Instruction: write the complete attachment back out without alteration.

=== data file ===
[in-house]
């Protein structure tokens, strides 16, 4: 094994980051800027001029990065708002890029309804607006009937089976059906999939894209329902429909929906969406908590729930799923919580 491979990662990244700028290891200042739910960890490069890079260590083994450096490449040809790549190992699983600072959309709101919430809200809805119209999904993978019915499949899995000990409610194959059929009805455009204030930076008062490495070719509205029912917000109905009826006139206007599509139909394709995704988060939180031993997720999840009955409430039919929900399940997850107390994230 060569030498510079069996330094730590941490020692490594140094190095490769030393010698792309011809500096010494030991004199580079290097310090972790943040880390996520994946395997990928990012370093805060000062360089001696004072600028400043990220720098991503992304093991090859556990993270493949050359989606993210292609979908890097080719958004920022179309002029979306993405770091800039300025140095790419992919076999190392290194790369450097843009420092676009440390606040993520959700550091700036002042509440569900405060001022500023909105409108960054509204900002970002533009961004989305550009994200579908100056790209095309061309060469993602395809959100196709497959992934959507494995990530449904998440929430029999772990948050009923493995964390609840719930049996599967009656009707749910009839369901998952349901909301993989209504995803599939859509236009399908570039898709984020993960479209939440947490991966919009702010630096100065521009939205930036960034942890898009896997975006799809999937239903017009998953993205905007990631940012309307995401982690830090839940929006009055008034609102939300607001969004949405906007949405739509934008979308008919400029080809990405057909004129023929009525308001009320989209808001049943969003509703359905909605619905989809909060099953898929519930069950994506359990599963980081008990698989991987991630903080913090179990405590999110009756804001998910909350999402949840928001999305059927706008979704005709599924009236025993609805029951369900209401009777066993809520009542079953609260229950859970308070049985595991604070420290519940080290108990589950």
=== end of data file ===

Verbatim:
[in-house]
């Protein structure tokens, strides 16, 4: 094994980051800027001029990065708002890029309804607006009937089976059906999939894209329902429909929906969406908590729930799923919580 491979990662990244700028290891200042739910960890490069890079260590083994450096490449040809790549190992699983600072959309709101919430809200809805119209999904993978019915499949899995000990409610194959059929009805455009204030930076008062490495070719509205029912917000109905009826006139206007599509139909394709995704988060939180031993997720999840009955409430039919929900399940997850107390994230 060569030498510079069996330094730590941490020692490594140094190095490769030393010698792309011809500096010494030991004199580079290097310090972790943040880390996520994946395997990928990012370093805060000062360089001696004072600028400043990220720098991503992304093991090859556990993270493949050359989606993210292609979908890097080719958004920022179309002029979306993405770091800039300025140095790419992919076999190392290194790369450097843009420092676009440390606040993520959700550091700036002042509440569900405060001022500023909105409108960054509204900002970002533009961004989305550009994200579908100056790209095309061309060469993602395809959100196709497959992934959507494995990530449904998440929430029999772990948050009923493995964390609840719930049996599967009656009707749910009839369901998952349901909301993989209504995803599939859509236009399908570039898709984020993960479209939440947490991966919009702010630096100065521009939205930036960034942890898009896997975006799809999937239903017009998953993205905007990631940012309307995401982690830090839940929006009055008034609102939300607001969004949405906007949405739509934008979308008919400029080809990405057909004129023929009525308001009320989209808001049943969003509703359905909605619905989809909060099953898929519930069950994506359990599963980081008990698989991987991630903080913090179990405590999110009756804001998910909350999402949840928001999305059927706008979704005709599924009236025993609805029951369900209401009777066993809520009542079953609260229950859970308070049985595991604070420290519940080290108990589950």